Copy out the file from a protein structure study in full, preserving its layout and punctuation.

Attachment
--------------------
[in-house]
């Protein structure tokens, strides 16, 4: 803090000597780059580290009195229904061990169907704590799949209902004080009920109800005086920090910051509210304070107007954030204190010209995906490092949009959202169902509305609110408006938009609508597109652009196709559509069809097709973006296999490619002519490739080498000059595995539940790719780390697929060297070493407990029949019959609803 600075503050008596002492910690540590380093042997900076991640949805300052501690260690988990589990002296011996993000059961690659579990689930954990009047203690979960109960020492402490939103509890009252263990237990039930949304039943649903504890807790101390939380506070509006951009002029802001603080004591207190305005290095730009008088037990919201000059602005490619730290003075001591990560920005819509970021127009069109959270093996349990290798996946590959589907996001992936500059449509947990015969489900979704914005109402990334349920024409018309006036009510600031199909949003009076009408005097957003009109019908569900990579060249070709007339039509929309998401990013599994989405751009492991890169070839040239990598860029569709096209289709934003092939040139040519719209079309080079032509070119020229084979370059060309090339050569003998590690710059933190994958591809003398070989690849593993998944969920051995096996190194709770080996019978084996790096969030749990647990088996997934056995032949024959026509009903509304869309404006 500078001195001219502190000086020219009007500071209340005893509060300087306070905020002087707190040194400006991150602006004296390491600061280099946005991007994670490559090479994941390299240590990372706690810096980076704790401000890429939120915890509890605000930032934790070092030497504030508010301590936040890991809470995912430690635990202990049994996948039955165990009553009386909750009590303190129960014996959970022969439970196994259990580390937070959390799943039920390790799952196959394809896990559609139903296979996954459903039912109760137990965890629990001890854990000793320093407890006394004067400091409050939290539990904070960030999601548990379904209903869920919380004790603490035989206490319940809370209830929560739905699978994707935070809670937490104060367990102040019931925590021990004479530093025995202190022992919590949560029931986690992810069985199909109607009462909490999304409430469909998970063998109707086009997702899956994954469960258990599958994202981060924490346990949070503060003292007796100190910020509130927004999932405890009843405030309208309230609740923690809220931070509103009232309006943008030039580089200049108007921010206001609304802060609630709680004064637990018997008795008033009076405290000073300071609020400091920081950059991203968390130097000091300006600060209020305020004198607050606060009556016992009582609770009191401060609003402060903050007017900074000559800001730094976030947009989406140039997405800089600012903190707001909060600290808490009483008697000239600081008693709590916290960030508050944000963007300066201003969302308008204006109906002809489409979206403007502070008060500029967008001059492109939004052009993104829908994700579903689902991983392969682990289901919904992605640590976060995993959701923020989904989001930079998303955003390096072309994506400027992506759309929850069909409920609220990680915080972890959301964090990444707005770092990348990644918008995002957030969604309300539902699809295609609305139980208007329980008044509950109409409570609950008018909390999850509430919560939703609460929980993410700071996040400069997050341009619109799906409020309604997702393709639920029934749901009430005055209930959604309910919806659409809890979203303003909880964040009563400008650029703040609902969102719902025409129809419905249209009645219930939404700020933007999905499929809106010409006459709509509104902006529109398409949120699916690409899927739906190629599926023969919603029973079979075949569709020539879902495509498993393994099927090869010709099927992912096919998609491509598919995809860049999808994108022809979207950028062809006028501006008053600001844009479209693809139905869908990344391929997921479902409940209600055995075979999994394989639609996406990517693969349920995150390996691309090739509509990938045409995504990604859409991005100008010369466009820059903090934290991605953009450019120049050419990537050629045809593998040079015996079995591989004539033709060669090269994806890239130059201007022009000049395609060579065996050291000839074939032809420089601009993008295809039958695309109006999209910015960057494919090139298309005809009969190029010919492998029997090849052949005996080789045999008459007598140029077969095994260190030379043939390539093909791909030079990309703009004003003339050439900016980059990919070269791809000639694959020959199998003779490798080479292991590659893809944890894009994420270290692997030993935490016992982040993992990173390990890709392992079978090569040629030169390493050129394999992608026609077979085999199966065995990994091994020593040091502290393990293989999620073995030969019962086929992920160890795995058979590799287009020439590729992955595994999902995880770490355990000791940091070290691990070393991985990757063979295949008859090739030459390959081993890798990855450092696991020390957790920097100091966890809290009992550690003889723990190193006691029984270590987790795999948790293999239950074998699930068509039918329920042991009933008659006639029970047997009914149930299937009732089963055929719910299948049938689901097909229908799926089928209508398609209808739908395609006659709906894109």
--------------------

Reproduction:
[in-house]
């Protein structure tokens, strides 16, 4: 803090000597780059580290009195229904061990169907704590799949209902004080009920109800005086920090910051509210304070107007954030204190010209995906490092949009959202169902509305609110408006938009609508597109652009196709559509069809097709973006296999490619002519490739080498000059595995539940790719780390697929060297070493407990029949019959609803 600075503050008596002492910690540590380093042997900076991640949805300052501690260690988990589990002296011996993000059961690659579990689930954990009047203690979960109960020492402490939103509890009252263990237990039930949304039943649903504890807790101390939380506070509006951009002029802001603080004591207190305005290095730009008088037990919201000059602005490619730290003075001591990560920005819509970021127009069109959270093996349990290798996946590959589907996001992936500059449509947990015969489900979704914005109402990334349920024409018309006036009510600031199909949003009076009408005097957003009109019908569900990579060249070709007339039509929309998401990013599994989405751009492991890169070839040239990598860029569709096209289709934003092939040139040519719209079309080079032509070119020229084979370059060309090339050569003998590690710059933190994958591809003398070989690849593993998944969920051995096996190194709770080996019978084996790096969030749990647990088996997934056995032949024959026509009903509304869309404006 500078001195001219502190000086020219009007500071209340005893509060300087306070905020002087707190040194400006991150602006004296390491600061280099946005991007994670490559090479994941390299240590990372706690810096980076704790401000890429939120915890509890605000930032934790070092030497504030508010301590936040890991809470995912430690635990202990049994996948039955165990009553009386909750009590303190129960014996959970022969439970196994259990580390937070959390799943039920390790799952196959394809896990559609139903296979996954459903039912109760137990965890629990001890854990000793320093407890006394004067400091409050939290539990904070960030999601548990379904209903869920919380004790603490035989206490319940809370209830929560739905699978994707935070809670937490104060367990102040019931925590021990004479530093025995202190022992919590949560029931986690992810069985199909109607009462909490999304409430469909998970063998109707086009997702899956994954469960258990599958994202981060924490346990949070503060003292007796100190910020509130927004999932405890009843405030309208309230609740923690809220931070509103009232309006943008030039580089200049108007921010206001609304802060609630709680004064637990018997008795008033009076405290000073300071609020400091920081950059991203968390130097000091300006600060209020305020004198607050606060009556016992009582609770009191401060609003402060903050007017900074000559800001730094976030947009989406140039997405800089600012903190707001909060600290808490009483008697000239600081008693709590916290960030508050944000963007300066201003969302308008204006109906002809489409979206403007502070008060500029967008001059492109939004052009993104829908994700579903689902991983392969682990289901919904992605640590976060995993959701923020989904989001930079998303955003390096072309994506400027992506759309929850069909409920609220990680915080972890959301964090990444707005770092990348990644918008995002957030969604309300539902699809295609609305139980208007329980008044509950109409409570609950008018909390999850509430919560939703609460929980993410700071996040400069997050341009619109799906409020309604997702393709639920029934749901009430005055209930959604309910919806659409809890979203303003909880964040009563400008650029703040609902969102719902025409129809419905249209009645219930939404700020933007999905499929809106010409006459709509509104902006529109398409949120699916690409899927739906190629599926023969919603029973079979075949569709020539879902495509498993393994099927090869010709099927992912096919998609491509598919995809860049999808994108022809979207950028062809006028501006008053600001844009479209693809139905869908990344391929997921479902409940209600055995075979999994394989639609996406990517693969349920995150390996691309090739509509990938045409995504990604859409991005100008010369466009820059903090934290991605953009450019120049050419990537050629045809593998040079015996079995591989004539033709060669090269994806890239130059201007022009000049395609060579065996050291000839074939032809420089601009993008295809039958695309109006999209910015960057494919090139298309005809009969190029010919492998029997090849052949005996080789045999008459007598140029077969095994260190030379043939390539093909791909030079990309703009004003003339050439900016980059990919070269791809000639694959020959199998003779490798080479292991590659893809944890894009994420270290692997030993935490016992982040993992990173390990890709392992079978090569040629030169390493050129394999992608026609077979085999199966065995990994091994020593040091502290393990293989999620073995030969019962086929992920160890795995058979590799287009020439590729992955595994999902995880770490355990000791940091070290691990070393991985990757063979295949008859090739030459390959081993890798990855450092696991020390957790920097100091966890809290009992550690003889723990190193006691029984270590987790795999948790293999239950074998699930068509039918329920042991009933008659006639029970047997009914149930299937009732089963055929719910299948049938689901097909229908799926089928209508398609209808739908395609006659709906894109």